The chemical instability of Na2IrO3 in air

J. W. Krizan, J. H. Roudebush, G. M. Fox, R. J. Cava

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20 Scopus citations


We report that Na2IrO3, which has a layered honeycomb iridium oxide sublattice interleaved by Na planes, decomposes in laboratory air while maintaining the same basic crystal structure. The decomposition reaction was monitored by time-dependent powder X-ray diffraction under different ambient atmospheres, through which it was determined that it occurs only in the simultaneous presence of both CO2 and H2O. A hydrated sodium carbonate is the primary decomposition product along with altered Na 2IrO3. The diffraction signature of the altered Na 2IrO3 is quite similar to that of the pristine material, which makes the detection of decomposition difficult in a sample handled under ordinary laboratory conditions. The decomposed samples show a significantly decreased magnetic susceptibility and the disappearance of the low temperature antiferromagnetic transition considered to be characteristic of the phase. Samples that have never been exposed to air after synthesis display a previously unreported magnetic transition at 5 K.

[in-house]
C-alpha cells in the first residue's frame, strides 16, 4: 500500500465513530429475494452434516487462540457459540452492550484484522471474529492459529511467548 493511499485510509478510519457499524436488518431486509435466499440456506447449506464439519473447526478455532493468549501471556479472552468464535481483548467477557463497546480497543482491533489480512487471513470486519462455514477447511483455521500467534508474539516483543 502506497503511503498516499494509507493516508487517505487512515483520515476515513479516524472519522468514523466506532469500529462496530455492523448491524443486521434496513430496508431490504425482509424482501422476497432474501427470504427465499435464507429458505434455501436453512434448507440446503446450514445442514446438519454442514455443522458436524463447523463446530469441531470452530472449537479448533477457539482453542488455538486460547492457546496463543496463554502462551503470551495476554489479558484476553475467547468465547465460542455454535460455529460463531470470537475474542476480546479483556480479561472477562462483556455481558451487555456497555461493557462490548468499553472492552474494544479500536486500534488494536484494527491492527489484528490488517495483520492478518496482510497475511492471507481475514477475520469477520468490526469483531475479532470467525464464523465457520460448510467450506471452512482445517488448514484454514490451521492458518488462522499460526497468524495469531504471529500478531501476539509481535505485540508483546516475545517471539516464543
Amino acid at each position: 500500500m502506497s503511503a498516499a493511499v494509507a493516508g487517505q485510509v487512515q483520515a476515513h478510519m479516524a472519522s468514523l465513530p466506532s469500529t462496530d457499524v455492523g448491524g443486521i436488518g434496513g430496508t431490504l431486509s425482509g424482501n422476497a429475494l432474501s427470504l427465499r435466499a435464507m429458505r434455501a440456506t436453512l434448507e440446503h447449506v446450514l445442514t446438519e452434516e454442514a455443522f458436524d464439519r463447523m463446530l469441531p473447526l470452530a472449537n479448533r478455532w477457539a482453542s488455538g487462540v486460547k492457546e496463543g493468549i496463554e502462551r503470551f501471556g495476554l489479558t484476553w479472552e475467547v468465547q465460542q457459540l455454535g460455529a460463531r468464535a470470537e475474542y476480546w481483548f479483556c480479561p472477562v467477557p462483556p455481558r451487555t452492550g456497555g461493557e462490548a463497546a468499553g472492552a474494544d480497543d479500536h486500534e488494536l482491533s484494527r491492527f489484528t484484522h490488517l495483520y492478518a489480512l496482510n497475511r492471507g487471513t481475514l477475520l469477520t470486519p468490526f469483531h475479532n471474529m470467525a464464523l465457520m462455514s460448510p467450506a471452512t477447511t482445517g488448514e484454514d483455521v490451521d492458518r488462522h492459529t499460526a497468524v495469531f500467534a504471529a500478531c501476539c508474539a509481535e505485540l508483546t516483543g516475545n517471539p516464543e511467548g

Original languageEnglish (US)
Pages (from-to)162-166
Number of pages5
JournalMaterials Research Bulletin
StatePublished - Apr 2014

All Science Journal Classification (ASJC) codes

  • General Materials Science
  • Condensed Matter Physics
  • Mechanics of Materials
  • Mechanical Engineering


  • A. Layered compounds
  • A. Magnetic materials
  • B. Intercalation reactions
  • C. X-ray diffraction
  • D. Crystal structure


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